Keep a water squirt bottle handy when you are home and the kitten is "out." Hook in onto your slacks. As soon as you see the older cat slinking, on alert, airplane ears, don't wait for her to move. Squirt her, and loudly say her name and "NO!" Right now, you don't care if they are best buddys, you just want them to learn to live and let live.

    Good luck, let us know how things develop!

  4. #4
    Thanks to both of you who replied.

    Freedom.....my kitten is afraid of the older cat, she won't initiate any contact (ie no attempts to play)...she will growl if the older cat comes too close. I sometimes bring her down in the evening and watch TV with her (just to get her out of her room) and the older cat (this is the older cat's territory) will come and sniff and sometime touch noses...this is while the kitten is on my lap. If I leave the kitten on the sofa to go in the kitchen or bathroom, they will fight....and I by that, I mean rolling around on the floor fighting.....no bloodshed, but it looks and sounds pretty ugly. Not just a hiss or swat. If that happens, there is a place the kitten can go to that the older cat can't....and she'll stay there until the older cat leaves or I come and get her out. Sometimes the kitten will urinate during the fight...I'm not sure if that's from fear or if she's trying to show submission.

    Thanks for all of your suggestions....I'll give them a try.

  5. #5
    Join Date
    Aug 2006
    Location
    Rhode Island; USA
    Posts
    16,492
    I thought about this all night long, and I have a few other ideas which you may want to consider.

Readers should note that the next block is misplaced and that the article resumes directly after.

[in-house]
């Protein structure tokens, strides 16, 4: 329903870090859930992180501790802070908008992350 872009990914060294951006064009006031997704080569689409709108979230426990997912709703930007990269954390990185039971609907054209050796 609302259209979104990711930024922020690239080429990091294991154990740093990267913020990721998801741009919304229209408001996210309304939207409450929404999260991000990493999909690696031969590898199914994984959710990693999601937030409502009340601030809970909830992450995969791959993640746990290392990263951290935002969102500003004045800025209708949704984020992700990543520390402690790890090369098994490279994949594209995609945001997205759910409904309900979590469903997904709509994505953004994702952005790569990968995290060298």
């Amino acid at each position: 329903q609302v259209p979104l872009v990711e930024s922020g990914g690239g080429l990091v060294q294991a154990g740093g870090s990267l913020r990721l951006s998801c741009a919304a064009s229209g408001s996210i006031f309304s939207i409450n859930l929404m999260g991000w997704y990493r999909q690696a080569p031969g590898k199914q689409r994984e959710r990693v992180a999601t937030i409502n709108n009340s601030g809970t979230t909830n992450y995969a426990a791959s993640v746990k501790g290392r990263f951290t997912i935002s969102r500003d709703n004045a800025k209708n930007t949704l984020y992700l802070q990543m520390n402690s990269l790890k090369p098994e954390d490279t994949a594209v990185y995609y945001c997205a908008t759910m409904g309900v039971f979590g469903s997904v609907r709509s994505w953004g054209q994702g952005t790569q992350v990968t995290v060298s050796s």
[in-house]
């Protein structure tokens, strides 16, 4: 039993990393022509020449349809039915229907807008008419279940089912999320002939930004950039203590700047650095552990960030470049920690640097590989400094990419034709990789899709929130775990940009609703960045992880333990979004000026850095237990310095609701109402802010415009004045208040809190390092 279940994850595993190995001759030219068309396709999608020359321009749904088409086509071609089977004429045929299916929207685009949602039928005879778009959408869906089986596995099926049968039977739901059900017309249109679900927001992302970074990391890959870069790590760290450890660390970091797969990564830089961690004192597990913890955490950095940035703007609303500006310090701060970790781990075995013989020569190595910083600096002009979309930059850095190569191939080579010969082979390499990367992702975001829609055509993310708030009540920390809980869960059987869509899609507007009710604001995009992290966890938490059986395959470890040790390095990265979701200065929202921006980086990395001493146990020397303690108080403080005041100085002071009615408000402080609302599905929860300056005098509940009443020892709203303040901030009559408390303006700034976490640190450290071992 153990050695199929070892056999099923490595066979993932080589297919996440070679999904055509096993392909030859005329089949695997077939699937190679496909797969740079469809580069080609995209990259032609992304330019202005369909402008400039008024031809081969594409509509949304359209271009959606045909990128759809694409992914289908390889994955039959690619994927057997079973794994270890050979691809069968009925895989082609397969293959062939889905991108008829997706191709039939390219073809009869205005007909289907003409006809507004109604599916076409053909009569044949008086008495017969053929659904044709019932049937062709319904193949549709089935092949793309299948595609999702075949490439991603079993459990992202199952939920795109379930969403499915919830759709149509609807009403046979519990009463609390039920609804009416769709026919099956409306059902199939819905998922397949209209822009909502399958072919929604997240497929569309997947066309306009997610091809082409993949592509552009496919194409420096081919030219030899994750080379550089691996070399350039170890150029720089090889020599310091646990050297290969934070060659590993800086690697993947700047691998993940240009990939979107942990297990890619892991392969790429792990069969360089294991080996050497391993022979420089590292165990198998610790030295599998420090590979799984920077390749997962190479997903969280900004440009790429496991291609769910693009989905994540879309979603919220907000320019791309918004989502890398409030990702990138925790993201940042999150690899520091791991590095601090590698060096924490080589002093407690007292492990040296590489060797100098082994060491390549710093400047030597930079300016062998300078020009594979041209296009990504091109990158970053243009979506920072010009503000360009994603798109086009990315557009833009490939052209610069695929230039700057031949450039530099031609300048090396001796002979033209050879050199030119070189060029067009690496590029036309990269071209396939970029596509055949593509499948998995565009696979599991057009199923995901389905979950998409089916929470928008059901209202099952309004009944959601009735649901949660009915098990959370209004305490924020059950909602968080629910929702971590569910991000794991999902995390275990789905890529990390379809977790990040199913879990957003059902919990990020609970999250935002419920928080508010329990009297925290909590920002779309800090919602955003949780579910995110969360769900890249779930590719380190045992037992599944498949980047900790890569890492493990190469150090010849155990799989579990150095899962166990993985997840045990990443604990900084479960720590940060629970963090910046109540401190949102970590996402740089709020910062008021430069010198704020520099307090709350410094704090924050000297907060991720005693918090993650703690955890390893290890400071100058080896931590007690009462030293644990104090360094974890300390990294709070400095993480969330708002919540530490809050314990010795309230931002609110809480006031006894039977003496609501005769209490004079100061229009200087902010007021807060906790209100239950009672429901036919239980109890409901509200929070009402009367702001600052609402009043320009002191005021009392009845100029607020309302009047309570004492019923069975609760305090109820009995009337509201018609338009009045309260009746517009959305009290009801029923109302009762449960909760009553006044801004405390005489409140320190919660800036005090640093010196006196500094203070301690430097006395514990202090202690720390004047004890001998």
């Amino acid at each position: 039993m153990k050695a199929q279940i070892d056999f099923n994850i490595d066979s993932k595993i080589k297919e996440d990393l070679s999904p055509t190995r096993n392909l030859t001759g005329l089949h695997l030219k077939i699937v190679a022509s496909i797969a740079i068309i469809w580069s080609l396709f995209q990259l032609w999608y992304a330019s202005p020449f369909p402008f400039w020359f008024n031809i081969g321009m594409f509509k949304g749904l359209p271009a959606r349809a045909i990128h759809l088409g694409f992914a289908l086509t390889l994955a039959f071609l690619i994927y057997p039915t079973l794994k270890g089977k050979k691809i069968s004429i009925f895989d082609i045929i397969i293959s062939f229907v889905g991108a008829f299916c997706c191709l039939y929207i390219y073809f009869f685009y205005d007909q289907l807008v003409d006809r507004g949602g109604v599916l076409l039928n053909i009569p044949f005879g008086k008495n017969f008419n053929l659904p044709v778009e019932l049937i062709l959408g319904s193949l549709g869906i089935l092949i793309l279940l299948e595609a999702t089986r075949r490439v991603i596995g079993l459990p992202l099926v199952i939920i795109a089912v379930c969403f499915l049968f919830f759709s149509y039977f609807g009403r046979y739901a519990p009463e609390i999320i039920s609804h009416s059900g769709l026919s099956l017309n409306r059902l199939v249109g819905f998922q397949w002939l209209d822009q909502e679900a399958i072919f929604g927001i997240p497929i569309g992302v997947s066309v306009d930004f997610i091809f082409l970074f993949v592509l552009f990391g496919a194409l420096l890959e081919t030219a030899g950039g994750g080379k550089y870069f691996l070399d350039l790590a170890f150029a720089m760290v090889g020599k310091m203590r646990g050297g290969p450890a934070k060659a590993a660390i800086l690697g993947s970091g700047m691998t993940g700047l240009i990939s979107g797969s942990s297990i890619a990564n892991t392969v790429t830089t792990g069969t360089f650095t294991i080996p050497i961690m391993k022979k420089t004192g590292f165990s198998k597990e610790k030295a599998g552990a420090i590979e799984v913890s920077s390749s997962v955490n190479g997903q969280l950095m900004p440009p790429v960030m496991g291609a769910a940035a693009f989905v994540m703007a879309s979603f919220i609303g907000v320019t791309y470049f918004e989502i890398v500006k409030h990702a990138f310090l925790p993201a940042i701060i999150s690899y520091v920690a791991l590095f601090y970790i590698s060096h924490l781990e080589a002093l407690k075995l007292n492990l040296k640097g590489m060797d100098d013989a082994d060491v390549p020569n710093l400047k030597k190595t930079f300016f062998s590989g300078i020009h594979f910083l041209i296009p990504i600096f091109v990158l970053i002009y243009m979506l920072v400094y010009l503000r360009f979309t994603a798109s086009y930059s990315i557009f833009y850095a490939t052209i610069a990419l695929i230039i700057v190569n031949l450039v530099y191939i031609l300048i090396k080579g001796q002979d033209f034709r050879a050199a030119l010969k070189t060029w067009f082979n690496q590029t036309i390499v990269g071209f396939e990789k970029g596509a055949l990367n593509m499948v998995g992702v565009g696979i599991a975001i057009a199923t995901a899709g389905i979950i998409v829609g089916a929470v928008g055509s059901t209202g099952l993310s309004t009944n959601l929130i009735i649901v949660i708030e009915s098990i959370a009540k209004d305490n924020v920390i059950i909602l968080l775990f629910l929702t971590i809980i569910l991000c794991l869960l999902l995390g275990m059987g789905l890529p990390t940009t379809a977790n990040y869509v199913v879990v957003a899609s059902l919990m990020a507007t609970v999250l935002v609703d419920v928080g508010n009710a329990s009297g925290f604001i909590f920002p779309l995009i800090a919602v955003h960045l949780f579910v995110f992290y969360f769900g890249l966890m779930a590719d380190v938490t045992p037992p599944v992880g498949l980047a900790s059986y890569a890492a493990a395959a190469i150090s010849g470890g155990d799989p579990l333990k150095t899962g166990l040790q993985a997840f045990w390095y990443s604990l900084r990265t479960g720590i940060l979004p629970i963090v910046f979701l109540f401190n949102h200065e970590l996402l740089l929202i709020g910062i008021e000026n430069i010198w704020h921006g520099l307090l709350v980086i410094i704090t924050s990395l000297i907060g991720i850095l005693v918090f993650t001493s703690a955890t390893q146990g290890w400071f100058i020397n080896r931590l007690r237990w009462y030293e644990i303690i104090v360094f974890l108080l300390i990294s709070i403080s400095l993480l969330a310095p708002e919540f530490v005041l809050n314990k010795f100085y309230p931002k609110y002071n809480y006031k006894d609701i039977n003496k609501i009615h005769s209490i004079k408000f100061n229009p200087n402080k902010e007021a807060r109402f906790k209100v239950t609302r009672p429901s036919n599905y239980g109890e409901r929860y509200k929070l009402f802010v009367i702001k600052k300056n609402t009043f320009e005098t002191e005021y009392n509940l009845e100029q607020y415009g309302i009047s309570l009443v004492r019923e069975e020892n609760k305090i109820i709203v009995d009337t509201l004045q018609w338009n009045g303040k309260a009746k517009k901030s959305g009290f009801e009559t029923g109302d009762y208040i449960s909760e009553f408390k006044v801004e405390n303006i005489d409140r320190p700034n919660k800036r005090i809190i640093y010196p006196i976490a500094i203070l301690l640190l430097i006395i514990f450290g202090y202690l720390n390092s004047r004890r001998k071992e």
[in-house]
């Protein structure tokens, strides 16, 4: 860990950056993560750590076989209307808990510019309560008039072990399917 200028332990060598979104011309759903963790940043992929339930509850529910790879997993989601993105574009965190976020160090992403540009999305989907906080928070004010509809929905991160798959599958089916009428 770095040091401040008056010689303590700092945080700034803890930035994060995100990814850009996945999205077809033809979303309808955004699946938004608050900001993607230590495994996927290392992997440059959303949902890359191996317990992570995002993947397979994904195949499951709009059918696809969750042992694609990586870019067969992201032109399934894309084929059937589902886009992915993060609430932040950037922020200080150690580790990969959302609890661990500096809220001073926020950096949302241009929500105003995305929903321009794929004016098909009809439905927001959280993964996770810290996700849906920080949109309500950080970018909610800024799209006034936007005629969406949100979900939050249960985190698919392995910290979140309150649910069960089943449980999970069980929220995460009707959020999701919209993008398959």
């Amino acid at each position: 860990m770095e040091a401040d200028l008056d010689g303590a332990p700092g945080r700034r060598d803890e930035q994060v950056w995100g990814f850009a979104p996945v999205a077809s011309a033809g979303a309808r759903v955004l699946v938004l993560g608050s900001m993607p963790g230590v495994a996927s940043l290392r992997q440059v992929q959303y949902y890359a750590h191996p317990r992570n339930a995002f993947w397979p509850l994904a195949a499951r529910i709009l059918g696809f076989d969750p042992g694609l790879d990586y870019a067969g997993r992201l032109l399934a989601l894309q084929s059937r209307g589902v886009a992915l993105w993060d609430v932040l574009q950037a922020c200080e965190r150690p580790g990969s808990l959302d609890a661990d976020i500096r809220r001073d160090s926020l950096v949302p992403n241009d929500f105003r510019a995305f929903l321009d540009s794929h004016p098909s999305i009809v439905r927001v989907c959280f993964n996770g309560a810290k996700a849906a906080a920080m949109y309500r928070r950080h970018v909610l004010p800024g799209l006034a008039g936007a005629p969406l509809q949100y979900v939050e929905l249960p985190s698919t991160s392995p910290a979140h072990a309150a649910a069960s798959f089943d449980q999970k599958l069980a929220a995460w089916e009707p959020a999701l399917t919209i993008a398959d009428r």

Before kitten arrived, where did the older 2 sleep at night? With you? And who sleeps with you now? kitten? Maybe kitten should spend a few nights in another room and let the older ones snuggle with mom again. Make sure the kitten has a toy or 2, litter box and water, and the room is "kitten proofed!

    Who gets food in their dish first? Kitten? Feed Grouchy first! (I am finding this very hard not knowing the cats' names, ha ha!)

    Always pet the grouchy one first, then the kitten. Always say grouchy's name first, then kitten's. Always welcome grouchy first when you get home from work, then kitten.

    Having them touch noses is good, I am surprised you added that, it means they are making friends I believe! So why the fuss later on I wonder?

    Also try this, but make sure you clip nails on grouchy first. Hold and cuddle grouchy, telling her what a good girl she is. Walk over to kitten and let them nuzzle. Be prepared to move back the minute anyone looks agressive, and to grip the neck as follows: The best way to get the attention of a cat you are holding is to take a firm grasp of the fur and skin on the back of the neck and pull up. You know how mom cats lift babies to move them? Well, you don't want to actually lift, adult cats can no longer support themselves like kits and you will injure the cat, perhaps needing to rush to the vet. But if you lift slightly, just so some of the weight is off the front legs, THE CAT IS IMMOBILIZED, and you have her undivided attention! I use this often during bath times, to immobilize the cat. I also do this when I want to "lecture" a mischief maker! It reminds the cat that YOU are the dominant one, YOU set the rules, YOU decide who gets what treatment. It puts you as the alpha cat in charge of the colony.

    I hope these thoughts give you some more ideas how to help calm the chaos in your home. Best wishes!